Eustachy Karol Żyliński
Born: 19 September 1889 in Kuna, near Haisyn, Russian Empire (now Ukraine)
4 July 1954 in Łódź, Poland
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Eustachy Żyliński was born in Kuna, a village about 5 km south west of Haisyn (or Gaysin as it was known at the time of his birth) in the Russian Empire. He was the only child of Janusz Mikolaj Żyliński (known as Jan) and Kazimiera Zmudzinskich. Jan worked as a clerk but the family were quite poor. When he was ten years old, Eustachy entered the First Gymnasium in Kiev where he studied for the next ten years. He was an outstanding pupil and, on 7 June 1907, he graduated from the Gymnasium with a gold medal. He then entered the Imperial University of Saint Volodymyr in Kiev where he studied in the Department of Physics and Mathematics. He graduated with a first degree from the University of Kiev in 1911 after submitting his dissertation Foundations of the theory of ordered rational numbers (Russian). He was awarded a silver medal for outstanding work for the essay Recent developments in the theory of ideals (Russian), submitted as a competition entry to the Department of Physics and Mathematics. He had been taught at the University of Kiev by Dmitry Aleksandrovich Grave who published Elementary course in number theory (1909-10). In his memoirs, Grave acknowledges Żyliński's help with this first edition of his book.
In 1912 Żyliński was awarded a 4-year scholarship to fund his studies abroad so that he could undertake research with the aim of becoming a professor of mathematics. He spent the year 1912-13 at the University of Göttingen, in Germany, studying under Edmund Landau. He published Zur Theorie der ausserwesentlichen Diskriminantenteiler algebraischer Körper Ⓣ in Mathematische Annalen in 1913, submitted in July 1912 while he was visiting Göttingen. In this paper he extended results published earlier by Kurt Hensel. He then went to the University of Marburg where he studied with Hensel and finally he spent time at the University of Cambridge in England where he studied with G H Hardy. In 1914 he was awarded his Master's Degree (equivalent to a Ph.D.) by the University of Saint Volodymyr in Kiev after taking examinations in algebra and number theory, and defending his thesis On the domain of p-adic numbers. In addition to his foreign visits, Żyliński participated in Grave's seminar in Kiev during the period 1912-1916. In April 1916 he was drafted into the Russian army and, for the first few months, completed his engineering degree at the Engineering School in Kiev. In September 1916 he was sent to St Petersburg where he attended the Electrotechnical University. He took various courses there, passing examinations on the internal combustion engine on 6 October 1916, on electrical engineering on 22 November 1916, and on telegraphy on 6 February 1917. He was promoted to second lieutenant at the time of unrest which began in St Petersburg near the end of February and led eventually to the Russian Revolution. He served in Berdichev and Kamianets-Podilskyi, lecturing on electrical topics, at the time when the Russian Empire was collapsing and Ukraine was seeking independence.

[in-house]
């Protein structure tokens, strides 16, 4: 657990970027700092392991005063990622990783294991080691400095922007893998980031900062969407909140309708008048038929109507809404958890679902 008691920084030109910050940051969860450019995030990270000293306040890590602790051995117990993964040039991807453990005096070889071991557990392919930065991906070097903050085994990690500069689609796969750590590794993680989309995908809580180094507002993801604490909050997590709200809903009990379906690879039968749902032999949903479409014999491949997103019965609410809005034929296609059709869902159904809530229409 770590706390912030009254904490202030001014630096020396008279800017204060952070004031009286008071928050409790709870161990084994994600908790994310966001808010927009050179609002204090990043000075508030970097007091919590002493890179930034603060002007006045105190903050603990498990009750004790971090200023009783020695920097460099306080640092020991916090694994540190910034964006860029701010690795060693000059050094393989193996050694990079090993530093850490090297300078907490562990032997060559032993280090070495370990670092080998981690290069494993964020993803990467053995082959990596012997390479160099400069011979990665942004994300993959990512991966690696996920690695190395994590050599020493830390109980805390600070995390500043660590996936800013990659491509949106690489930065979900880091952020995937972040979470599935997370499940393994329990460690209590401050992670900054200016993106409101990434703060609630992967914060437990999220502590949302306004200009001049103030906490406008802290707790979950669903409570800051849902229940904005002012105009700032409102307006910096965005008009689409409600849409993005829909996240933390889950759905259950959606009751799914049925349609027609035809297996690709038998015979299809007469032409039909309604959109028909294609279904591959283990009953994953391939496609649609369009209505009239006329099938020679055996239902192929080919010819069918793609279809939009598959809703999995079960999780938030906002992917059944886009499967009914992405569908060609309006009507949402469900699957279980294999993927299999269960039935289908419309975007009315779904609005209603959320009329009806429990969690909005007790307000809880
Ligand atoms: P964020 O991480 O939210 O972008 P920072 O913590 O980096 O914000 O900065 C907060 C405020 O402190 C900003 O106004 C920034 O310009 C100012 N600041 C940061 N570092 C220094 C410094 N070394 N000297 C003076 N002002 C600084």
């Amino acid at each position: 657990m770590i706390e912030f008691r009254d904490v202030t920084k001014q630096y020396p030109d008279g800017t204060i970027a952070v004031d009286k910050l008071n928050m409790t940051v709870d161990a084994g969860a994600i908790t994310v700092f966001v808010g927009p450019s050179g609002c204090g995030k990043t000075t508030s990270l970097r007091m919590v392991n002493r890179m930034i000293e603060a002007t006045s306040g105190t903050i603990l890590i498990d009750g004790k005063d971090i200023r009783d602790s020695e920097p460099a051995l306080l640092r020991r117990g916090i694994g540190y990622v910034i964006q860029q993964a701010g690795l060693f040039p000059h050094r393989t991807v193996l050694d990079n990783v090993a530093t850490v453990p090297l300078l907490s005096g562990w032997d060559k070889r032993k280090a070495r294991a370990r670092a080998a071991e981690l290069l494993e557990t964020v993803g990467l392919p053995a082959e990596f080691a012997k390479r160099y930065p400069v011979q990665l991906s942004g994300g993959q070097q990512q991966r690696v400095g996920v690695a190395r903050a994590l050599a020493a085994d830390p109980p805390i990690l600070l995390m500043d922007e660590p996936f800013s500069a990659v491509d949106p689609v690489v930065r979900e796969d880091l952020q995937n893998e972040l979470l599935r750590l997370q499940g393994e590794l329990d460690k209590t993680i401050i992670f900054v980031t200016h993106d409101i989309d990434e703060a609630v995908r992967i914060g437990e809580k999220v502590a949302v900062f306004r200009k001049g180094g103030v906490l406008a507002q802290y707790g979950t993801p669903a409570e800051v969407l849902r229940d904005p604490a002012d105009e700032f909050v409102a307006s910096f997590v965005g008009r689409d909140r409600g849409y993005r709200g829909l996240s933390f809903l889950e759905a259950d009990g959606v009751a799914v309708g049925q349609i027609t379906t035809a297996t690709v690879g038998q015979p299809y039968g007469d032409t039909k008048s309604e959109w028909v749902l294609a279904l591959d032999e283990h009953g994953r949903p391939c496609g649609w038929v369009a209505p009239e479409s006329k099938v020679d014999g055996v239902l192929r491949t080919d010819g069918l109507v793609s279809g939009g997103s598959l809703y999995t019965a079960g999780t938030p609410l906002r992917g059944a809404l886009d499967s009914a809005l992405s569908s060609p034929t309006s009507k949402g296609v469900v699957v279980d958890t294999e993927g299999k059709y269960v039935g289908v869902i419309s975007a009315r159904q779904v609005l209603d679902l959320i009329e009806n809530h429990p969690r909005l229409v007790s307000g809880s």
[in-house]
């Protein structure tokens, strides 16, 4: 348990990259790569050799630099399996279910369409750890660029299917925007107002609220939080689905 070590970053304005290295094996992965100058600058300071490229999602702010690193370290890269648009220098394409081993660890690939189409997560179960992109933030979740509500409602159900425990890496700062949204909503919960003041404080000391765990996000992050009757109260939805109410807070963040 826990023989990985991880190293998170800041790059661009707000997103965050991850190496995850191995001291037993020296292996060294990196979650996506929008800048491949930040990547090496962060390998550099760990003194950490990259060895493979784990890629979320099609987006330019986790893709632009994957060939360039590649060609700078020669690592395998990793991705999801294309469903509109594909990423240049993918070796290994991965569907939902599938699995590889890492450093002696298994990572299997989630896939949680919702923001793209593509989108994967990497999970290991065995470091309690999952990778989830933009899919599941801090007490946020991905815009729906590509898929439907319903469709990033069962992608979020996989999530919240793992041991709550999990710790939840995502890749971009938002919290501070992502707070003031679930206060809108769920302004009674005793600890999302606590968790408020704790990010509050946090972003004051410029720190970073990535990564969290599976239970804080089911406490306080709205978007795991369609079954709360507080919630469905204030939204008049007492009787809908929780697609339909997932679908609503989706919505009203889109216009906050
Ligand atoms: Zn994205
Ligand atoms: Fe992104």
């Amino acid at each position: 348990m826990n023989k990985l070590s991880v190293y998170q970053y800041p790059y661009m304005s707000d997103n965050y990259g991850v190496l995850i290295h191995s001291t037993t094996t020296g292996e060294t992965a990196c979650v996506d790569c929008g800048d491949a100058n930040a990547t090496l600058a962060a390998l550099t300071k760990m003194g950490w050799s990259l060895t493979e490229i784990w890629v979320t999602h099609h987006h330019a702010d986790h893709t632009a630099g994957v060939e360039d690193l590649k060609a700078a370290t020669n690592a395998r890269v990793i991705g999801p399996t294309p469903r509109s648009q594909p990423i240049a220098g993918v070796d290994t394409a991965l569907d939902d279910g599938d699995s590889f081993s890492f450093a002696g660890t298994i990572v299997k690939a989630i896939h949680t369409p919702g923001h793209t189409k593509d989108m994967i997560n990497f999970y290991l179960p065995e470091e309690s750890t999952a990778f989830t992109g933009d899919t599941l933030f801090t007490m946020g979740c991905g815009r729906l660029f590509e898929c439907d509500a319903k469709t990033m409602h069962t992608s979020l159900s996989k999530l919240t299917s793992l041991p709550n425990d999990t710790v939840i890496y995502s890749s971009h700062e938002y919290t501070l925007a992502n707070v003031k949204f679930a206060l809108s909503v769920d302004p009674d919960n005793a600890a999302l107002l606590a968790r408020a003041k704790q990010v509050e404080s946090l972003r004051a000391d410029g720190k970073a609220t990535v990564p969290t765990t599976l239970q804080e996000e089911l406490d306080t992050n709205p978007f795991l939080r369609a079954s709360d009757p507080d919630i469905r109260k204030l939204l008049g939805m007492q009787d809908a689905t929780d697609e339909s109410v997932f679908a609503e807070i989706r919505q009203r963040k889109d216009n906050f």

Żyliński's military service ended in November 1917 and, shortly afterwards, he was appointed as an assistant professor of mathematics at the Polish College of the University of Kiev. This was the beginning of a short period of independence for the Ukraine with Kiev as the capital of the Ukrainian People's Republic. In addition to teaching analytic geometry, set theory and higher algebra at the Polish College, he also taught at the Ukrainian State University and at the Higher Technical Institute. While in Kiev he had volunteered to serve in the 1st Polish Corps and, in February 1919, he went to Warsaw where he served for a few months as an officer in the Polish army. His duties were as a lecturer teaching electrical topics at the Military School. He was offered a position at the Ukrainian State University in Kamianets-Podilskyi but turned this down in favour of a position at the Jan Kazimierz University of Lwów (now Lviv in Ukraine). After 120 years of partition, Poland had become an independent country following World War I and the Polish government had named the University after Jan Kazimierz in November 1919. It was the third largest Polish university after Warsaw and Kraków. Żyliński took up his appointment as associate professor of mathematics at the University of Lwów on 1 October, having been released from the army in the previous month at the request of the University of Lwów.